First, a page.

The Poetry of Karla Huston
       When she tries to say a prayer,
her husband snores and her words
       get stuck in each gasp of please
gods and thank yous, and all she can think
       about is pinching his lips shut
so he'll quit. And she remembers
       how sometimes he has quit breathing,
and his breath returns in a liquid
       gulp and she exhales, folds her hands
into a thin and knotty chapel.
       Mouthing the words again, she thinks
about the coarse mole on his cheek,
       how he has forgotten to make
that appointment, but then a truck
       idles outside, and the trash man stops,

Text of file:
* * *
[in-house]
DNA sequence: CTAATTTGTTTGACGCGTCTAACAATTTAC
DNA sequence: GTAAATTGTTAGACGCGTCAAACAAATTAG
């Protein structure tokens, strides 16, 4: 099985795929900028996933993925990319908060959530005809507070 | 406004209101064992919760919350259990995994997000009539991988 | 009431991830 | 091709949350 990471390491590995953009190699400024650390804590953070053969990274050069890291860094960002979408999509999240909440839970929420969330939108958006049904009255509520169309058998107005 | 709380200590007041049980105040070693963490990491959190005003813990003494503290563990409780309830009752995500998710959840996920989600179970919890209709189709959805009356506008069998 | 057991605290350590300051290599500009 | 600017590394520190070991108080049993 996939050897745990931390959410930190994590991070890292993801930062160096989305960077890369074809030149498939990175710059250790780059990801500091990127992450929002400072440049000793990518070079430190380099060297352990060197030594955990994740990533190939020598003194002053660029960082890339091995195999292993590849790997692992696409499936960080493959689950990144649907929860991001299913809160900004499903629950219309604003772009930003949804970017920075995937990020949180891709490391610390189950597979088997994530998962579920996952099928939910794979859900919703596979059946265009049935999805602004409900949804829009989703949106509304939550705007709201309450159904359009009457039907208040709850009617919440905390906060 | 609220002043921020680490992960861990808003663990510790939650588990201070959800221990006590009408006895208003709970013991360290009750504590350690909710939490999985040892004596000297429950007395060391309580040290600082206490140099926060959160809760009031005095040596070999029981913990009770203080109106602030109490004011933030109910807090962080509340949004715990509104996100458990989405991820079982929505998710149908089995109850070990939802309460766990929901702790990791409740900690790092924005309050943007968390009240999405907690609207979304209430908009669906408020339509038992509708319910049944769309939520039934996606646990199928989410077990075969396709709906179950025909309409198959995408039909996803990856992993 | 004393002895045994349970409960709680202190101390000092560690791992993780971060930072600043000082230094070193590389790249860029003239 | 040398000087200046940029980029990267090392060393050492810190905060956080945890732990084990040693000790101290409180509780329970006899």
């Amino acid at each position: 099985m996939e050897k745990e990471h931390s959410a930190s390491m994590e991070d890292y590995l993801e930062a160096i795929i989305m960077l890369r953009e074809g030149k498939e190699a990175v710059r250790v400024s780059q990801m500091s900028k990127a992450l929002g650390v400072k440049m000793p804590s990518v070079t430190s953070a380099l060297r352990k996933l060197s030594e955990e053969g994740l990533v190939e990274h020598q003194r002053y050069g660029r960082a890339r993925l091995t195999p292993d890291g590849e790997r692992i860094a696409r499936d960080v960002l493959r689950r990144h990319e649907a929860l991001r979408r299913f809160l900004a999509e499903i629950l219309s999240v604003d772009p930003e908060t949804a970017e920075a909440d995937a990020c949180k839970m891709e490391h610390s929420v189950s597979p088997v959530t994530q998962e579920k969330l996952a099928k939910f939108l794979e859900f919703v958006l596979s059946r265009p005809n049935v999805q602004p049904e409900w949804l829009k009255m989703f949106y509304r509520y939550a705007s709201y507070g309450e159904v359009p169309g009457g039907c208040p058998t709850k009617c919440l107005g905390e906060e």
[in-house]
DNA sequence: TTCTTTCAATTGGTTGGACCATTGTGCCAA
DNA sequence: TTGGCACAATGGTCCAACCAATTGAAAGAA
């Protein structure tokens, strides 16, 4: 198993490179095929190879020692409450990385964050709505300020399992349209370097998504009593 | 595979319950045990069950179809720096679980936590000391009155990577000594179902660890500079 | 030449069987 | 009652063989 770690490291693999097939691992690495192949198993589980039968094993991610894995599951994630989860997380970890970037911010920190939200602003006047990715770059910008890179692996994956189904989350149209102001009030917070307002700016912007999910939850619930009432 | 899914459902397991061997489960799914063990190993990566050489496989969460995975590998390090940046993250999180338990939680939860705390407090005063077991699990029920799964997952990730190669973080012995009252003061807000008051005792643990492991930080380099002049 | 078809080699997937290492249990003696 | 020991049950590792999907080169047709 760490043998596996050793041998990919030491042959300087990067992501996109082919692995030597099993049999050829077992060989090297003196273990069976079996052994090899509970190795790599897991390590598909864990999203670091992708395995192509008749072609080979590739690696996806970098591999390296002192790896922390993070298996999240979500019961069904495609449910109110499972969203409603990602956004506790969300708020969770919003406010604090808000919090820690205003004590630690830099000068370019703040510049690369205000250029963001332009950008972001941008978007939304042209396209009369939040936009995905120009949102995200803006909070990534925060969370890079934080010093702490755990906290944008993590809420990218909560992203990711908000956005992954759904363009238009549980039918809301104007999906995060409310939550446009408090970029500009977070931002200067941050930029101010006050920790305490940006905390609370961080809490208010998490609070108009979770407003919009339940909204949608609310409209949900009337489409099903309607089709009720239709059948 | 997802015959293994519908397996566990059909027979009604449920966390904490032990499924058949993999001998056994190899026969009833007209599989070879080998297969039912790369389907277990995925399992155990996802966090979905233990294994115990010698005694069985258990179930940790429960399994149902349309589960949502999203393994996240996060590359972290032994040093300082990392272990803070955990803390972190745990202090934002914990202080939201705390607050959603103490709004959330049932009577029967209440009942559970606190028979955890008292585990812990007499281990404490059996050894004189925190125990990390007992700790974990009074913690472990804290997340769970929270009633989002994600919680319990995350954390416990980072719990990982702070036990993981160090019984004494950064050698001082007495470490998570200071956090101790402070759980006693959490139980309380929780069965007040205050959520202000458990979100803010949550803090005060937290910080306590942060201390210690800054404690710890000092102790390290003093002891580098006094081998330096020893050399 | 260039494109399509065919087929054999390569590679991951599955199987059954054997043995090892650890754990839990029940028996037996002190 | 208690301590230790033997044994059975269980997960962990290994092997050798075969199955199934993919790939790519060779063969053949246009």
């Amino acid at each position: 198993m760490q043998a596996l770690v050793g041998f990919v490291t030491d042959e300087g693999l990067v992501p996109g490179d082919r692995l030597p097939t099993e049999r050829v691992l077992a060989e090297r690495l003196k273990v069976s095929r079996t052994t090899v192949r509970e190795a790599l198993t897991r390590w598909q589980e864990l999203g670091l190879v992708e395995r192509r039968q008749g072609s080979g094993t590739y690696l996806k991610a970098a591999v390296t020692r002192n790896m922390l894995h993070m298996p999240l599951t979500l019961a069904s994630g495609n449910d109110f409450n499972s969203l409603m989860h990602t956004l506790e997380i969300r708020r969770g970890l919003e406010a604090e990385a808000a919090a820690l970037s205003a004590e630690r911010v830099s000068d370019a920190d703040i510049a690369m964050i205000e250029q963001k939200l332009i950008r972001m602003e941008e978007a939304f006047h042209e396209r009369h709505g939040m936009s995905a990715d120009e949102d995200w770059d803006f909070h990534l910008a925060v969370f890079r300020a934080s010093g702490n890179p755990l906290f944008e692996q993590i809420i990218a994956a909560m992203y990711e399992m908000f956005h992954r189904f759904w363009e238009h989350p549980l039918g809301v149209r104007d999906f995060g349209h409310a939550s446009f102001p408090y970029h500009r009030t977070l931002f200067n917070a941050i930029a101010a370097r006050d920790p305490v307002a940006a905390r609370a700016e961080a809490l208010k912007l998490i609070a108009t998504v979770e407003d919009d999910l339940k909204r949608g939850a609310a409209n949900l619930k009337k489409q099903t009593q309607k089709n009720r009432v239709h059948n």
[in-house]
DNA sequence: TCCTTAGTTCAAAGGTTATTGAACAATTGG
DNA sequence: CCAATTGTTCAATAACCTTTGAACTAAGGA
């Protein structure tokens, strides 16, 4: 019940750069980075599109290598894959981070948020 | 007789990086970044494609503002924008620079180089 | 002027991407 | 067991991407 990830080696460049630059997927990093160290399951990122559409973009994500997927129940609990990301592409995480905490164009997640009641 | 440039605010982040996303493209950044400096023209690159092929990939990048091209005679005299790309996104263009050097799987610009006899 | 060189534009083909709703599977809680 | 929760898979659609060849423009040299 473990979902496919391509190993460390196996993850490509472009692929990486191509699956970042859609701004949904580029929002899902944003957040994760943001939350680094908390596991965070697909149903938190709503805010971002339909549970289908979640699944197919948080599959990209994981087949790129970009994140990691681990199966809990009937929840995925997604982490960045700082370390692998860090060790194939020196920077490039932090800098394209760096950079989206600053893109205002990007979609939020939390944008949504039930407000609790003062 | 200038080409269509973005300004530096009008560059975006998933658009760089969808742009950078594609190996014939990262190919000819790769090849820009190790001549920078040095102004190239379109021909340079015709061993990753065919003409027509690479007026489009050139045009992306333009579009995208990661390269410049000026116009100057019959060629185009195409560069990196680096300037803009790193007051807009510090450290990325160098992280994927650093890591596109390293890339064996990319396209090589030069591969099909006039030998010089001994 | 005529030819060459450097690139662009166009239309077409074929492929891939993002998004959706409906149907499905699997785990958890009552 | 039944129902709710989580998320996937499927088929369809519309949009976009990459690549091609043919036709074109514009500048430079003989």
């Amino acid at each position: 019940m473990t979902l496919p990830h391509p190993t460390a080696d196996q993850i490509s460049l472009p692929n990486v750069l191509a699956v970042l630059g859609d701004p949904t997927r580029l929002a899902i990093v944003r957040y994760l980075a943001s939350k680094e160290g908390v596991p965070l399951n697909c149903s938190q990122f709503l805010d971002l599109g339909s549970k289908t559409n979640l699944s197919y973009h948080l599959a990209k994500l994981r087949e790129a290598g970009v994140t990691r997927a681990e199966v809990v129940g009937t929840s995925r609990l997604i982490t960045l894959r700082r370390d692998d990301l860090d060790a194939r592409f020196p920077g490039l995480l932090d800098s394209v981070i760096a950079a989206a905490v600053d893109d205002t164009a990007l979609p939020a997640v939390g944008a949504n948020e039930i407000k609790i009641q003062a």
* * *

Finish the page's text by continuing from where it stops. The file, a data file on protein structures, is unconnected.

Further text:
sees the empty bottles and wonders
       who drinks all that red wine. She tries
to remember a sure benediction,
       while the dog squeals from the bottom
of the stairs, and her husband rumbles
       on, and she imagines the doctor now
looking at her husband's cheek, his eyes
       glazed with disinterest until something
strikes his fancy and then he shakes
       his head, her husband's cheek wearing
a blue wound, her own nose pressed tight
       into a pillow when she starts to pray again.
Previously published in North Coast Review, The Wisconsin Academy Review and the chapbook: Flight Patterns, winner of the 2003 Main Street Rag Chapbook Contest, 2003.